I love being productive. In an effort to streamline my business operations and improve profits over the years I’ve cut out all the non-essential parts of my business. (Those things that take up a lot of time but deliver a low return.) I’ve also rationalised how much time I spend on low-value tasks, reviewed third party service agreements and improved systems wherever I could.
Doing these things has served me well, but to go to the next level, I have to do something really hard.
I have to let someone else do some of the things I’ve always really enjoyed doing.
For example, Pay Per Click (PPC) advertising. It’s something I’ve done in-house for years and I’m pretty pleased with what I’ve achieved. But PPC is not just something someone else can do for me, it’s something someone else can do better than me. In outsourcing that task I’m not just buying expertise and knowledge, I buying back some time to devote to my particular strengths, and also to be able to focus on those things I can’t outsource.
What I’ve found, however, is if I’m going to outsource something I like doing, something that’s super-important to my business; I don’t want to hand it over to someone who can simply ‘do the job’. I need to know they really ‘get it’ – that they share my beliefs and truly understand my vision.
Here are the criteria I used to select an agency when I handed over my PPC to someone else. It might also be useful to those of you who are trying to get people to outsource their much-loved jobs to you!
1. Face-to-face contact
I didn’t think that being in close proximity to an agency would be that important. Surely everything can be done over Skype these days? Maybe I’m old school, but I after I met my agency I liked the idea of being able to meet face-to-face with my account team. I also appreciate when an agency takes the time to come and meet with me personally, get to know me and find out what I want to achieve. You can always pick up the phone or deal with the client over email, but putting a face to a name cements the relationship and builds trust.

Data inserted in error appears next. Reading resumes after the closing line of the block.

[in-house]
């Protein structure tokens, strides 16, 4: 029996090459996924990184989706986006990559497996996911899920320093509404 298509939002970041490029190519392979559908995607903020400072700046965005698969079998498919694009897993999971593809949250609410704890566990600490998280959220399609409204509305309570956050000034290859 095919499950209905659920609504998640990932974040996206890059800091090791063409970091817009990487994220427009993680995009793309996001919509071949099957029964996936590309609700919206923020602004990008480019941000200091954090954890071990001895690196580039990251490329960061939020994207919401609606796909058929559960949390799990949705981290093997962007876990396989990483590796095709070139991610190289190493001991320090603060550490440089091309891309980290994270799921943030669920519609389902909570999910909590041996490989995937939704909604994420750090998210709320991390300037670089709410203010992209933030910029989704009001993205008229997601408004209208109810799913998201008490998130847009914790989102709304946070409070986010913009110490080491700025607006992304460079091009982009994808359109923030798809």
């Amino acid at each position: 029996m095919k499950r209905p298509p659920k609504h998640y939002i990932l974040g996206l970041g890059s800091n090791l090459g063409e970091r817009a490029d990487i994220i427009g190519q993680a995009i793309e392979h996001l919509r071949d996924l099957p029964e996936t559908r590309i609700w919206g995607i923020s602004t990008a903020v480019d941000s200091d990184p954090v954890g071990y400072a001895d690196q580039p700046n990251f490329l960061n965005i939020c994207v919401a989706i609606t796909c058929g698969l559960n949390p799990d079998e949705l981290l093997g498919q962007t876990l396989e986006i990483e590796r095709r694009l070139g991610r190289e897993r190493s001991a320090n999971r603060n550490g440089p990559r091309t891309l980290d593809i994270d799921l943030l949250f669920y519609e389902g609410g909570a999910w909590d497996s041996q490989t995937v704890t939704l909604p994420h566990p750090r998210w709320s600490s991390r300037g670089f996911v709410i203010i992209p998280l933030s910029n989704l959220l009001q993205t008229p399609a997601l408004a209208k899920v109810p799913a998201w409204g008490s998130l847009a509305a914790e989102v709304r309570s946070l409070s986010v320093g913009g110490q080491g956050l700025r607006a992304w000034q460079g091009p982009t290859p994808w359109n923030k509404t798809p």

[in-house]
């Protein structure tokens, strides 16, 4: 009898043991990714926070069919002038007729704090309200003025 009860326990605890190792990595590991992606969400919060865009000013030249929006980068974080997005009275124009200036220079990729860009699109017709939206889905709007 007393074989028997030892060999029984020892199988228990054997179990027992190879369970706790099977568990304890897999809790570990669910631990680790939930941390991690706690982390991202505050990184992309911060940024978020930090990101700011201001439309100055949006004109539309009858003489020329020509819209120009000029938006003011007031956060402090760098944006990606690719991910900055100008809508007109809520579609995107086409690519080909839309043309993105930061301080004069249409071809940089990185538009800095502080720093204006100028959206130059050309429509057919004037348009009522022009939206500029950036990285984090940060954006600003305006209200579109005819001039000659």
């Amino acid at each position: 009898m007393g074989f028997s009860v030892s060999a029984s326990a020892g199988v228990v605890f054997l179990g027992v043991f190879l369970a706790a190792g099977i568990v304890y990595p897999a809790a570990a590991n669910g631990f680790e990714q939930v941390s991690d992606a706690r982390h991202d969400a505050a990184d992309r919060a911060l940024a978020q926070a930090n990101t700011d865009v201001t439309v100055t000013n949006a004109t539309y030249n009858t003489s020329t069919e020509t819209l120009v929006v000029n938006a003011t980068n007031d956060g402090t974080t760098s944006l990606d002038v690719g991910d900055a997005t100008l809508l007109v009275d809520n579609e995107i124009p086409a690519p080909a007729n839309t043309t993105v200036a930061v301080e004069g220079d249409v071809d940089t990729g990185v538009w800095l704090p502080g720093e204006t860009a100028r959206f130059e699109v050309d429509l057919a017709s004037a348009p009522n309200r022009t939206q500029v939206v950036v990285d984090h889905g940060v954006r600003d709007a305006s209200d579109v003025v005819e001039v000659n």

2. Two-way, open and clear communication
Consultants that really listen and understand your unique challenges make a difference. I like to know that my ideas and challenges are being considered and I’m not just receiving cookie-cutter solutions. Communication should be two-way, transparent and professional. Communicate your expectations and targets in a way that motivates and provides clear directions. But also don’t be afraid to question or query what they have done and why they done that. After all you are paying them money.
3. Agreeing to a timeframe
Having a project or contract timeframe and trial period makes a lot of sense. We all hope to have long, productive relationships, but setting an initial timeframe gives everyone a clear point of focus. I’ve worked with other agencies before and found this the best way to form positive working relationships and get great outcomes.
Of course this is important but shouldn’t be the only factor. Like many things in life you get what you pay for!
5. The nitty gritty
Here’s where you can ask all the sensible questions but most probably you have already made your mind up. Find out about their history, how long have they been in business for, who have they worked with, who are their clients, have they had experience with someone in your field, will you be exclusive to them, can you speak to some of their clients for a testimonial? (Let’s face it, however, they are not going to give you a rubbish client to phone!).
6. Lived experience
By pure coincidence two of the directors of the agency I selected had both purchased my product in the past. True! It’s a small world. They experienced my brand first-hand and loved it. This shared ‘lived experience’ made it really easy to connect. I knew they understood my customer’s path to purchase because they had been the customer themselves. It’s pretty rare, but in a world where skills are a dime a dozen and everyone claims to be an expert, finding a stand-out quality that helps form a relationship quickly is a big plus for me.
I know letting go of a part of my job I enjoy will be hard. But I’m confident outsourcing it will add more value and focused attention than I could on my own. It will help me play to my strengths and also learn from the experts.
Have you ever taken the step of outsourcing a job you love doing?